Why Is There A Sudden Trans-Kids Trend?

by Cassie Brighter
Originally Published: 
A small kid wearing a rainbow flag over his back representing a trans-kids trend
studio-laska / Getty

Some people are skeptical of this “new trend” of kids coming out as transgender and non-binary at an early age. Why are there suddenly so many?

I’ll tell you why. Because they’re less afraid of you people.

I suspected, at nine. I knew at eleven. I fought against it at fifteen, sixteen. By seventeen I knew I wouldn’t change.

But I had also learned, because I had heard the word “Maricón” (Sissy) often enough, that I must hide, push down this female self — because nothing good came with that word.

Maricón was the most cutting insult.

Maricón meant my dignity was in jeopardy.

Maricón meant my social standing could be taken away. I could become a social pariah, an untouchable.

Maricón meant I’d be the butt of jokes, as object of ridicule, and in constant danger of sexual assault.

Maricón meant my father would be ashamed of me, would be disgusted by me. Might hurt me. Might disown me.

It meant I might lose my family and my home.

I knew all of this at eleven. Do you understand? As an eleven-year-old child, I knew what was at stake.

So, naturally, I hid it. I fought it. I denied it.

My fear cost me years and years of struggle, of internal agony, of shame and isolation.

It led me to rush into marriage at nineteen. It pushed me into seven years of self-inflicted celibacy in my mid-twenties, out of sheer terror of my own sexuality. It led me into joining a cult to fix myself.

It took the death of my brother, in my early forties, to finally confront that this is who I am. That time is going by, and each ticking second I am closer to my own inevitable death. And that it would be a crying shame to leave this world without ever standing up and stepping once into the sun as my own self.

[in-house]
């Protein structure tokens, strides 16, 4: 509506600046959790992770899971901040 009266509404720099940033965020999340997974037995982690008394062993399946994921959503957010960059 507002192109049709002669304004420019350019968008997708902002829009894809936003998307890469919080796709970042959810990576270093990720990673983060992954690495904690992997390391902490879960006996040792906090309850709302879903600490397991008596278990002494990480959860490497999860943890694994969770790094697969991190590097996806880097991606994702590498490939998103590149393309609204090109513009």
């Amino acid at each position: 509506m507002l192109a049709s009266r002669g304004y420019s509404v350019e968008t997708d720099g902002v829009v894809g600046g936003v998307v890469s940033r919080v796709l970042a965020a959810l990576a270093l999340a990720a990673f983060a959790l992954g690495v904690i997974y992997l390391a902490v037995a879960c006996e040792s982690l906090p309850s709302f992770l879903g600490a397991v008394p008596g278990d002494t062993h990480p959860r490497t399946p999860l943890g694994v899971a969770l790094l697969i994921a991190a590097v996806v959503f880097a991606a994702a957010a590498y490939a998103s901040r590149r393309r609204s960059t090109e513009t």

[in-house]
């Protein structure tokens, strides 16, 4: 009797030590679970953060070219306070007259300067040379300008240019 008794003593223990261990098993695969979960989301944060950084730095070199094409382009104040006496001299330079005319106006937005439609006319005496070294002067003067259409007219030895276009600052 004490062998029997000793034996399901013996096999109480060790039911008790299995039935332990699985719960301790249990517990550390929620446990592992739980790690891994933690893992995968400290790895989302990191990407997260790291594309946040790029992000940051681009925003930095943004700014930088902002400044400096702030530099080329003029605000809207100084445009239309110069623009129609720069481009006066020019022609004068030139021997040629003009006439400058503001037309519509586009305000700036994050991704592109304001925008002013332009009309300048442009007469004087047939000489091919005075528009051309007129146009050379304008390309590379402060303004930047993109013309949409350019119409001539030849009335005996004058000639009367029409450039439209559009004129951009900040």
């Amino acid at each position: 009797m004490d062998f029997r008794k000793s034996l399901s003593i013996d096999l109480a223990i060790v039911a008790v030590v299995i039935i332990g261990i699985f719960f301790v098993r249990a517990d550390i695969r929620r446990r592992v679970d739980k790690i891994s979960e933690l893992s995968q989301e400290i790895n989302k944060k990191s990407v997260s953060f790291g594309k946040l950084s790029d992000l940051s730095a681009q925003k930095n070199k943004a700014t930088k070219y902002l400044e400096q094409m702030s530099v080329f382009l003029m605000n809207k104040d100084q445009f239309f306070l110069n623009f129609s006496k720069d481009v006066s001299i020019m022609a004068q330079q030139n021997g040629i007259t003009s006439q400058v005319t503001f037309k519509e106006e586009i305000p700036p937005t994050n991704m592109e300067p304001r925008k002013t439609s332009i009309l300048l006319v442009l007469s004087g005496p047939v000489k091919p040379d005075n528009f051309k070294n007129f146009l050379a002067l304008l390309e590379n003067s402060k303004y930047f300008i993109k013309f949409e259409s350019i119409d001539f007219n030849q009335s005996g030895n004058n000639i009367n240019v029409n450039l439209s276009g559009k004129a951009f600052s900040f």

And even as a full adult, choosing not to hide has cost me in tangible, harsh ways.

At any point of my life, from the time I was NINE YEARS OLD, had you asked me, would I want to live as a boy or a girl? I would’ve said GIRL. But no one ever asked. And I knew better than to tell.

So, if you ask yourself, what is it with this trend, of kids coming out as transgender and non-binary so young? I will tell you what it is. They are less terrified of all of you than I was.

Me and my brother and sister

In this photograph, there are two girls and one boy. If you see two boys and a girl, you’re not looking closely enough.

If you’re a parent, please love your children enough to look closely.


I was asked by a reader on Facebook, “Yes, but can you tell from just looking at the picture?”

I don’t think you can tell by looking at the picture. And even by asking, you might not be able to tell. Kids are good at playing hide-n-seek.

But take the kid on a long walk, talk to the kid about life, ask them enough questions about other things and respectfully accept the answers. Build trust. Show love. Create comfort. And then gently, softly and with care, ask the question. And (and this is important!):

a. Don’t indicate you “know” the answer, or are you expecting a particular answer. Make it open-ended, legitimately curious question.

b. Make it known that any answer is acceptable.

c. Make it damn clear that you are really asking. That it’s not one of those bullshit efforts by grown-ups to bond with a kid because they’re read a thing on Psychology Today (or Medium) — kids can smell bullshit a thousand miles away.

And even then you might get hide-n-seek. Kids are wicked-good at that game. So don’t kick yourself too hard if it takes a few conversations, or a few years to get it sorted out.

Just be careful and attentive about the messaging they are receiving from their father’s jokes, from the language that grown men use towards each other at gatherings, from kids at school or messages they find scrawled in a public restroom. Check in with them. Talk to them about the inherent worth of every human being, talk to them about bigotry and ignorance and why such things exist and how to process them when confronted with them.

Talk to your kids. And, much more importantly, listen to them.

To support the author’s Kickstarter campaign for a gender transition-tracking website, click here.

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